(326h) Chemoenzymatic Labeling of Recombinant Proteins Enables Rapid In-Lysate Bioconjugation and Assay Development | AIChE

(326h) Chemoenzymatic Labeling of Recombinant Proteins Enables Rapid In-Lysate Bioconjugation and Assay Development


Kinzer-Ursem, T. L. - Presenter, Purdue University
Tirrell, D. A., California Institute of Technology
Kulkarni, C., California Institute of Technology

The selective conjugation of proteins to reactive partners is central to a diverse array of engineering applications, including the development of biosensors, self-assembled materials, and therapeutics. Therefore, methods that enable controlled, site-specific incorporation of bioorthogonal reactive groups into proteins are highly useful. Bioconjugation often requires extensive effort to first purify a protein of interest, and purification protocols may expose the protein to conditions detrimental to its structure and function. Thus, the ability to perform in situ bioconjugation in a protein’s native environment is advantageous. Here, we demonstrate co-translational protein labeling with an azide-bearing fatty acid by employing N-myristoyl transferase (NMT), a eukaryotic enzyme that appends myristic acid (Myr) to the N-terminus of its substrate proteins and that exhibits no activity toward bacterial proteins.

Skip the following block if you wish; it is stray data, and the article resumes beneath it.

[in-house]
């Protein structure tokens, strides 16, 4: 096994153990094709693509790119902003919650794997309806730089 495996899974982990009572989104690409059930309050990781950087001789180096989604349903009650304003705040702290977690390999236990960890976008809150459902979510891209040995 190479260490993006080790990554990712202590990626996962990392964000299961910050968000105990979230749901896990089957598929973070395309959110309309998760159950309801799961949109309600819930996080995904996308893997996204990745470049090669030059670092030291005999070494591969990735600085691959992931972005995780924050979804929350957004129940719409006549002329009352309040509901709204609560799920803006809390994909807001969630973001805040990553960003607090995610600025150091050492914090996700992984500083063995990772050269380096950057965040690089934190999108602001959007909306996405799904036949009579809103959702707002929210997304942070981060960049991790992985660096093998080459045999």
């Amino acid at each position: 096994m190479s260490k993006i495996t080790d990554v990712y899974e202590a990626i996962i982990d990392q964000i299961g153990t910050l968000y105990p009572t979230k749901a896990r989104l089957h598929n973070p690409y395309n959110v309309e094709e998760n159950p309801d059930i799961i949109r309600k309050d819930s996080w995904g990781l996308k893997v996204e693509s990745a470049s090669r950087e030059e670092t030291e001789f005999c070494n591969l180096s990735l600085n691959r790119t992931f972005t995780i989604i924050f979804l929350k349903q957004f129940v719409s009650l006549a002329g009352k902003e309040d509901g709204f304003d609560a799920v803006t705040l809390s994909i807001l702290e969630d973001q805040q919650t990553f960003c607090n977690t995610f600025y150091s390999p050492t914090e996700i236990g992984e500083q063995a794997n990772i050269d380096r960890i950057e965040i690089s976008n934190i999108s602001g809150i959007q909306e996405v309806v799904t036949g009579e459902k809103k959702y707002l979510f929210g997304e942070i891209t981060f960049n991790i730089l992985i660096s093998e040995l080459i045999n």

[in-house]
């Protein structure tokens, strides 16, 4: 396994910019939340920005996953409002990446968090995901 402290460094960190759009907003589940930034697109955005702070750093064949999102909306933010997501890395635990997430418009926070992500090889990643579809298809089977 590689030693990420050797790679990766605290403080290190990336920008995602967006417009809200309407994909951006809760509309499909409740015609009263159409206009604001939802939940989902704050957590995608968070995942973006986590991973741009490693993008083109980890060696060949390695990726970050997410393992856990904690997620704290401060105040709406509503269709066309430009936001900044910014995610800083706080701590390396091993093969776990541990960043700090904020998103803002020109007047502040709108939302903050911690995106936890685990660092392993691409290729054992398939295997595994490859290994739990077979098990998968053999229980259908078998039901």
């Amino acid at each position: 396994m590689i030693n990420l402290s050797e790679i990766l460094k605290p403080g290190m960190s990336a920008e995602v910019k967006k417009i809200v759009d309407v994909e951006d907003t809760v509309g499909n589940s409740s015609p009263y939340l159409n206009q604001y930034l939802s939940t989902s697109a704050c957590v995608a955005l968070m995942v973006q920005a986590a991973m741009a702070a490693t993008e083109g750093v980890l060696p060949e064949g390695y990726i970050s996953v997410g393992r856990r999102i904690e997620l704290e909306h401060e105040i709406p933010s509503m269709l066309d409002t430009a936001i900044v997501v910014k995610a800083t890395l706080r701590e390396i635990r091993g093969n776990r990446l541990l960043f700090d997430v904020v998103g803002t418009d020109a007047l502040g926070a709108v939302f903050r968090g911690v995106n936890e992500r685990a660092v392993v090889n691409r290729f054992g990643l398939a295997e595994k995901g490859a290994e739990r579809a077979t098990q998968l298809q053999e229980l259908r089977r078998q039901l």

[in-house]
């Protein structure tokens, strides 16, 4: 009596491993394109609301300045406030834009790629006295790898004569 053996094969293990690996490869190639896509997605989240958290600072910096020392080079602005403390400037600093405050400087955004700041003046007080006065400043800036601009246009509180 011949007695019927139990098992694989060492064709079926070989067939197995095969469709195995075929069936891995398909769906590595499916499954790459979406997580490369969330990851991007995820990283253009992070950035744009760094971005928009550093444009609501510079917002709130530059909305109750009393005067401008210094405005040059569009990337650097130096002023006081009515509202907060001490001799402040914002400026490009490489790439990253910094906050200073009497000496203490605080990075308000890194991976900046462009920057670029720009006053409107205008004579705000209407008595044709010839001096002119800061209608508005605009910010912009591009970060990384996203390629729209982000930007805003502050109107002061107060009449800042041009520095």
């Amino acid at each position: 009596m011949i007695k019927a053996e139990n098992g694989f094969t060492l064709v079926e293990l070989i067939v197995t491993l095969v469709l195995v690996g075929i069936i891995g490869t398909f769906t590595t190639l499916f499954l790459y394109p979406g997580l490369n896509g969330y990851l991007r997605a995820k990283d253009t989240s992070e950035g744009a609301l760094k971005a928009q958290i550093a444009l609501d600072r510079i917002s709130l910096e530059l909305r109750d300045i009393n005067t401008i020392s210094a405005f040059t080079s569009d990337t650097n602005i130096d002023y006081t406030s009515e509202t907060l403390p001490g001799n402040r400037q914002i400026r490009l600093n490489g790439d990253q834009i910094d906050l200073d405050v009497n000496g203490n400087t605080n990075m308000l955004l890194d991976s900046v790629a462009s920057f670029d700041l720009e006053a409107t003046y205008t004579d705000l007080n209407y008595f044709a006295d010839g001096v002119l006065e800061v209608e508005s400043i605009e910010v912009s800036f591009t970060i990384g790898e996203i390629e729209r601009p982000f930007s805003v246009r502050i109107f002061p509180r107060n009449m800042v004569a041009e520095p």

NMT-mediated protein labeling is quantitative and site-specific and can be engineered so that protein function is not inhibited by the addition of Myr-analogs. Here we report the labeling of proteins that are native NMT targets as well as proteins that are engineered to display NMT recognition sequences. In both instances, we find that addition of an azide-bearing fatty acid tag (12 azidododecanoic acid, 12-ADA) does not interfere with the proteins’ native function. Furthermore, we demonstrate bioconjugation of 12-ADA-labeled proteins to surfaces directly from soluble cell extracts via strain-promoted azide-alkyne cycloaddition. We find that the cycloaddition reaction rapidly and specifically conjugates 12-ADA-labeled proteins to microarrays in a concentration-dependent manner. Additionally, we conjugate 12-ADA labeled proteins to surface plasmon resonance (SPR) chips and measure the kinetics of binding of partner proteins. Of particular significance is the demonstrated ability to immobilize tagged proteins directly from cell lysate without prior protein purification, thus enabling the measurement of protein activity and binding dynamics with fast, reproducible assay platforms and significantly improving the throughput and quantitative characterization of protein function.